Updated Dec 24, 2016

Say City Pay Offer To PBA Includes $3,250 In Patrol, Education Gains

Funding Would Come From Givebacks for ‘Unborn’ Like Salary ‘Stretch’

Eric Schneiderman and Norman SiegelThe de Blasio administration appears to have offered the Patrolmen’s Benevolent Association a five-year contract that would include extra pay totaling $3,250 for at least some officers on patrol duty who also had a bachelor’s degree. The added costs would be offset by future hires needing 6½ years’ service to qualify for maximum salary and not being eligible for the annuity benefit paid to those already on the job.

A member of the union last week sent this newspaper a document that appeared to come from a PBA official that laid out those and other terms. Under the heading “Contract Update,” it stated that the city during an ongoing arbitration process “made several (3) unacceptable offers which all included 0’s hidden or built into [a] 2-year deal. They then made a 4th offer at the end of the last meeting on Wednesday 12/14.”

Raises Fit Pattern

It went on to state that this proposal would cover the period from Aug. 1, 2012—the day the PBA’s last contract expired—through July 31, 2017 that would feature 1-percent raises retroactive to both Aug. 1, 2012 and Aug. 1, 2013, a 1.5-percent increase dating back to Aug. 1, 2014, one of 2.5 percent as of Aug. 1, 2015, and a 3-percent hike retroactive to this past Aug. 1.

According to the memo, the offer also included “a patrol stipend of $2,500.” It didn’t spell out whether all Police Officers with patrol assignments would receive that money. It went on to state there would be an “education stipend of 750$ for those with a bachelor’s degree or higher” and that all PBA members who agreed to wear body cameras while on patrol would get an additional 1-percent raise.

The city until now has insisted that any agreement it reaches with the union conform to the financial pattern set with other police unions and the rest of its uniformed unions, which amounted to raises of 11 percent over a 7-year period in its most-basic form. Some unions, most notably the Uniformed Firefighters Association, have gotten variations on the terms to satisfy special needs that were contingent upon the cost to the city remaining the same.

The PBA, under an arbitration award released in November 2015, received a two-year contract whose pair of 1-percent raises matched those given in the opening years of those uniformed deals. Under the rules of the Public Employment Relations Board, should it move from the current mediation to an arbitration proceeding, any award that resulted could not last more than two years unless both sides consented.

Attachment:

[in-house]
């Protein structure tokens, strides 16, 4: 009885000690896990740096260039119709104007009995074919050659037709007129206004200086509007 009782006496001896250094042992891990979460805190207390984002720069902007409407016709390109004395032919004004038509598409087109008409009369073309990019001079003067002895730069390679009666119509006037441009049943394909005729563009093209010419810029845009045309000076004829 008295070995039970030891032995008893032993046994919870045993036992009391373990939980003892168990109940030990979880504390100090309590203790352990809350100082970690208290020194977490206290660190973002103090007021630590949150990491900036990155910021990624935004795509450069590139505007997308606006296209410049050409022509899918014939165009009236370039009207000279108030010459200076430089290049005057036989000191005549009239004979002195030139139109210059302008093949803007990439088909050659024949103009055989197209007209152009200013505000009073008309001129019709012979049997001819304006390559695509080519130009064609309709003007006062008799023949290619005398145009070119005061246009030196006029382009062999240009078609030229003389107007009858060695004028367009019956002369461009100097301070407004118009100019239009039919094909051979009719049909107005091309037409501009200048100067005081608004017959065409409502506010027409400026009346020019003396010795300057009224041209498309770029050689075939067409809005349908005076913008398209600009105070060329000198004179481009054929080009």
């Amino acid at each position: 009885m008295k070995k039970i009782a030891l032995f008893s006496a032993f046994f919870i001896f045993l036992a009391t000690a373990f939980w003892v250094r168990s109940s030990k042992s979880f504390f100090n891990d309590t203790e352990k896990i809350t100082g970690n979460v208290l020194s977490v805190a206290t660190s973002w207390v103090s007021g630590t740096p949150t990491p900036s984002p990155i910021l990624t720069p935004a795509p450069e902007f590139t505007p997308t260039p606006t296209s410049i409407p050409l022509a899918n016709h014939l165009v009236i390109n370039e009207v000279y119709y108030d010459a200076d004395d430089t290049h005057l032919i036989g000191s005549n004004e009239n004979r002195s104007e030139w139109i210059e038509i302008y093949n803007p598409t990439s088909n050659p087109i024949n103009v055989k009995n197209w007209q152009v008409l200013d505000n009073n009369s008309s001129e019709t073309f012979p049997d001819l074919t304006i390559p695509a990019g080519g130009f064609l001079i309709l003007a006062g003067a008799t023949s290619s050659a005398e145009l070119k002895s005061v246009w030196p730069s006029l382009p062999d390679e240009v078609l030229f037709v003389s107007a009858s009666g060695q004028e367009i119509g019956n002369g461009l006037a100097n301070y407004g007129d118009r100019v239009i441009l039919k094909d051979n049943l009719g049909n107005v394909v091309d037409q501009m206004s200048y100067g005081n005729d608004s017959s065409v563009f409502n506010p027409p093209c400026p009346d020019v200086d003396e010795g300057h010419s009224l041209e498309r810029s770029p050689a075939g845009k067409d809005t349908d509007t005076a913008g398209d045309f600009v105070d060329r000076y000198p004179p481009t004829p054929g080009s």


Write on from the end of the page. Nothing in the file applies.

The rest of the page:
Neither Side Saying Much

Both city Labor Relations Director Robert W. Linn and PBA President Patrick J. Lynch declined comment on the memo after each was provided a copy of it by this newspaper.

“I’m not going to comment on the discussions in mediation,” Mr. Linn said during a Dec. 21 interview. Mr. Lynch said in a statement, “New York City police officers do a difficult and dangerous job, and one that is different from the job of any other city worker. Our members remain the lowest-paid police officers in this area. They deserve more than any of the proposals the city has put on the table so far.”

Neither official, however, disputed the details of the city offer as described in the memo.

The union agreed to its first stretch of the pay scale for new officers in a 1988 contract negotiated by then-PBA President Phil Caruso with Mr. Linn on behalf of then-Mayor Ed Koch. That deal extended the time for progressing to maximum salary from three years to five in return for other benefits for incumbent members, including sizable increases in longevity differentials that subsequent hires also eventually received.

Lynch’s ‘Unborn’ Awards

During Mr. Lynch’s 17-plus years in office, two separate arbitration awards during the Bloomberg administration also used cuts in compensation for “the unborn” to help finance pay hikes for cops already on the job. The progression to maximum sal­ary now takes 5½ years, a six-month extension that was part of the 2005 award.

The first uniformed-union deals reached with the de Blasio administration came in December 2014 and involved a coalition that included three of the four other NYPD unions in ranks ranging from Detective to Deputy Inspector. (The NYPD Sergeants union came to similar terms a couple of months later.) The two-year lag since then in reaching terms for the PBA, aside from the two years covered under the arbitration award, means that not only is the entire 9-percent raise over the final five years of the uniformed pattern already overdue, but the back pay that would be owed to union members should Mr. Lynch agree to the terms has steadily increased.

The two sides are expected to resume talks being coordinated by mediator Kevin B. Flanigan, the Deputy Director of Conciliation for PERB, sometime in January.